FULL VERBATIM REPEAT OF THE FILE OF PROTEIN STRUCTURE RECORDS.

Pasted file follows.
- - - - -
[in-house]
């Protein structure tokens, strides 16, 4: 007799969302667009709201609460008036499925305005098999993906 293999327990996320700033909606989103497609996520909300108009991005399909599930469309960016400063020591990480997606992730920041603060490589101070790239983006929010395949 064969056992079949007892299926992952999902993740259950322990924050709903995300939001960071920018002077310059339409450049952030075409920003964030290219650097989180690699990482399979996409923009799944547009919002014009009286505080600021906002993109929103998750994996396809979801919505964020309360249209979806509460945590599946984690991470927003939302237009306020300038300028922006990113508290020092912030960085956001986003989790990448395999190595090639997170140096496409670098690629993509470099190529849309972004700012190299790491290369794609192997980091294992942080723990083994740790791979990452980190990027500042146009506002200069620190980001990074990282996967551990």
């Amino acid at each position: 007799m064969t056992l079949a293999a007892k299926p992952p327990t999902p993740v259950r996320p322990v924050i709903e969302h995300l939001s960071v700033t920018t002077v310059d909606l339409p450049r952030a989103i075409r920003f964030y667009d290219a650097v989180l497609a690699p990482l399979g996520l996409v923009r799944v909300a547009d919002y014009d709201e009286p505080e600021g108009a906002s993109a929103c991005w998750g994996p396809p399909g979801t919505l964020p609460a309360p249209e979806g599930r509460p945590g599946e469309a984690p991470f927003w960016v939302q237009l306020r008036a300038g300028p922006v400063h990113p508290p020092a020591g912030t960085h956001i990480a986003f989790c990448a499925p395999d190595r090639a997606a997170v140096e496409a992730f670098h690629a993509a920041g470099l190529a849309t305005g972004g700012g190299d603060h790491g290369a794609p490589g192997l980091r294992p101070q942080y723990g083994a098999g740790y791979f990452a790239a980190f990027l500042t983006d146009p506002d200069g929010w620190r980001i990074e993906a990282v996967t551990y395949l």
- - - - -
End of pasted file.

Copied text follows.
[in-house]
């Protein structure tokens, strides 16, 4: 007799969302667009709201609460008036499925305005098999993906 293999327990996320700033909606989103497609996520909300108009991005399909599930469309960016400063020591990480997606992730920041603060490589101070790239983006929010395949 064969056992079949007892299926992952999902993740259950322990924050709903995300939001960071920018002077310059339409450049952030075409920003964030290219650097989180690699990482399979996409923009799944547009919002014009009286505080600021906002993109929103998750994996396809979801919505964020309360249209979806509460945590599946984690991470927003939302237009306020300038300028922006990113508290020092912030960085956001986003989790990448395999190595090639997170140096496409670098690629993509470099190529849309972004700012190299790491290369794609192997980091294992942080723990083994740790791979990452980190990027500042146009506002200069620190980001990074990282996967551990």
């Amino acid at each position: 007799m064969t056992l079949a293999a007892k299926p992952p327990t999902p993740v259950r996320p322990v924050i709903e969302h995300l939001s960071v700033t920018t002077v310059d909606l339409p450049r952030a989103i075409r920003f964030y667009d290219a650097v989180l497609a690699p990482l399979g996520l996409v923009r799944v909300a547009d919002y014009d709201e009286p505080e600021g108009a906002s993109a929103c991005w998750g994996p396809p399909g979801t919505l964020p609460a309360p249209e979806g599930r509460p945590g599946e469309a984690p991470f927003w960016v939302q237009l306020r008036a300038g300028p922006v400063h990113p508290p020092a020591g912030t960085h956001i990480a986003f989790c990448a499925p395999d190595r090639a997606a997170v140096e496409a992730f670098h690629a993509a920041g470099l190529a849309t305005g972004g700012g190299d603060h790491g290369a794609p490589g192997l980091r294992p101070q942080y723990g083994a098999g740790y791979f990452a790239a980190f990027l500042t983006d146009p506002d200069g929010w620190r980001i990074e993906a990282v996967t551990y395949l």